Hundreds of thousands of Puerto Ricans are mobilizing in San Juan in the island's largest protest in recent history to call for the resignation of the island's governor, Ricardo Rosselló.
Protesters took to the streets of San Juan and other parts of the island in recent days, waving the Puerto Rican flag and chanting "Ricky, renuncia!" (Ricky, resign!) as part of the "March of the People." The protests calling for Rosselló's resignation come after Puerto Rico's Center for Investigative Journalism published at least 889 pages of private chat messages between the governor and members of his inner circle. The exchanges are profanity-laced, homophobic and sexist.
The protesters have said they won't stop until Rosselló resigns. So far, Rosselló stated that he won't seek reelection but vowed to finish out his term. He also resigned as President of the New Progressive Party.
In chats on the encrypted messaging app Telegram, Rosselló mocked an obese man he had posed with in a photo; called former New York City Council Speaker Melissa Mark-Viverito a "whore"; made homophobic remarks about pop star Ricky Martin; and argued San Juan Mayor Carmen Yulín Cruz must be "off her meds" by deciding to run for governor against him in 2020.
The group chat members joked about the casualties caused by Hurricane Maria, which tore through Puerto Rico in September 2017.
Many see the scandal, which some are calling "RickyLeaks" and "Chatgate," as the last straw for an island still reeling from the destruction of Hurricane Maria, which killed thousands of people and left even more without power —all amid a decade-long financial crisis.
The messages were leaked several days after Puerto Rico's former Education Secretary Julia Keleher; former Puerto Rico Health Insurance Administration head Ángela Ávila-Marrero; businessmen Fernando Scherrer-Caillet and Alberto Velázquez-Piñol; and education contractors and sisters Glenda E. Ponce-Mendoza and Mayra Ponce-Mendoza were arrested by the FBI on 32 counts of money laundering, fraud and other related charges. The alleged fraud involves $15.5 million in federal funding between 2017 and 2019.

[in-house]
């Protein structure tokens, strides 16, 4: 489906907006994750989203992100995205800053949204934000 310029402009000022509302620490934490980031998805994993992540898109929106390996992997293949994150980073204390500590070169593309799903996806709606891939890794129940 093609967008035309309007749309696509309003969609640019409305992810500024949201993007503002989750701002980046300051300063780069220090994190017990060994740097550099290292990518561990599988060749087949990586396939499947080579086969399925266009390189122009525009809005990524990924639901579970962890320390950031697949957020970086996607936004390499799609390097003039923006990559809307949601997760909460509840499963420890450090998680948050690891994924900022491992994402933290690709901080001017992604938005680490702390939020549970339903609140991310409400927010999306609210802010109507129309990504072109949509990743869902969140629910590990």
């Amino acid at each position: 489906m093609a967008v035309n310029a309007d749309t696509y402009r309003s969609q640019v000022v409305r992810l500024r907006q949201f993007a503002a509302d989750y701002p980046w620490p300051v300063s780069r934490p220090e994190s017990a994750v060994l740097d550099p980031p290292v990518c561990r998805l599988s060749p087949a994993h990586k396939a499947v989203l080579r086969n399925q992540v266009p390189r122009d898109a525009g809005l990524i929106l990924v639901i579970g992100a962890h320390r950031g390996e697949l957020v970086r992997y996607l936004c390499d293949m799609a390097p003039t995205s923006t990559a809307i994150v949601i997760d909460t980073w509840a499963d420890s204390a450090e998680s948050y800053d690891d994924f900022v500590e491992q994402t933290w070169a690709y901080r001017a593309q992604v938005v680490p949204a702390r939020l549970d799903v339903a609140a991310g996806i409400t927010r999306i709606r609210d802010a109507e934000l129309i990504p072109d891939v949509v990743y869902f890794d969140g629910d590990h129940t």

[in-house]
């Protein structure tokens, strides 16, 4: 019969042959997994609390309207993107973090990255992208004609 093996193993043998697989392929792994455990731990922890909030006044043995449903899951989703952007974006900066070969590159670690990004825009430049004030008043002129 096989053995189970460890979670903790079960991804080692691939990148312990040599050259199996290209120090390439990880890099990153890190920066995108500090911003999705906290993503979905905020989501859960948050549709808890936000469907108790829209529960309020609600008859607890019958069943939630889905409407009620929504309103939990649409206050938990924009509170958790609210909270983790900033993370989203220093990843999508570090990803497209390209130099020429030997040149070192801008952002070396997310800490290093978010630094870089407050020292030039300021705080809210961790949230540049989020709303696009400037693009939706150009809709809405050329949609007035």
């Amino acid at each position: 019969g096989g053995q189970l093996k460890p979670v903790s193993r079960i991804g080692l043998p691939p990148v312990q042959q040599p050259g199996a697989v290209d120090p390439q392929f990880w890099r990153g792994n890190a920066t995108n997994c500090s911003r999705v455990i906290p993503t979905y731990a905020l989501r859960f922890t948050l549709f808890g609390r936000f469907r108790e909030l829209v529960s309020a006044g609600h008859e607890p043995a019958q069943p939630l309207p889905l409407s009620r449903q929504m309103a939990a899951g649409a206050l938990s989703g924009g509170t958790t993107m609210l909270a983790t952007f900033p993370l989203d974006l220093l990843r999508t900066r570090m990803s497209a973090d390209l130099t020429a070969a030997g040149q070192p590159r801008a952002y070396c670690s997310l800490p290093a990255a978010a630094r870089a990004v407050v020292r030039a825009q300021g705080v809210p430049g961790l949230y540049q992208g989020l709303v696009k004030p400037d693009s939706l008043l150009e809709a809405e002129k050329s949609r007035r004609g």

The FBI is also investigating the finances of Unidos por Puerto Rico, the non-profit organization launched by the governor and his wife, Beatriz Rosselló, to streamline donations to the island after Hurricane Maria.
Calls for Rosselló's resignation increased amid the federal corruption probe — and they exploded in the wake of RickyLeaks. Two cabinet officials have stepped down in the wake of the scandals, though Rosselló has said that he plans to stay in office.
Thomas Rivera Schatz, President of the Senate of Puerto Rico, announced on his Facebook Page earlier on Monday that he will become President of the New Progressive Party.
"I want to thank in a very special way my fellow Vice Presidents, Jennifer González and Johnny Méndez, for their support and confidence to establish order and direction in our community. I will dedicate myself with soul, life and heart," Rivera Schatz wrote. "To the Puerto Ricans who were offended, I reiterate that our party rejects this behavior, censures these expressions and is in solidarity with you."
Many politicians from the U.S. mainland have started remarked on the crisis in Puerto Rico. President Donald Trump — who has called Puerto Rican officials "incompetent or corrupt" and who has opposed sending additional federal aid to the territory following Hurricane Maria — took aim at Rosselló on Twitter.
Democratic presidential candidate Sens. Elizabeth Warren of Massachusetts became the first White House hopeful to urge Rosselló to step down.
Other 2020 Democrats also weighed in. Sens. Bernie Sanders of Vermont, Kirsten Gillibrand of New York, Kamala Harris of California and Amy Klobuchar of Minnesota; former Vice President Joe Biden; South Bend, Ind. Mayor Pete Buttigieg and former Housing and Urban Development Secretary Julián Castro, who made his first 2020 campaign stop in Puerto Rico, also called on the governor to resign.
Former Rep. Beto O'Rourke of Texas expressed similar support — in Spanish.
So far, Rosselló has rejected the mounting demands for his resignation — including some from inside his party. He apologized for his "inappropriate" messages in a public address last week.
"We will make changes — no doubt," he said. "I've made the determination that I have to keep my promise and continue to work to do the job that the public has trusted me to do."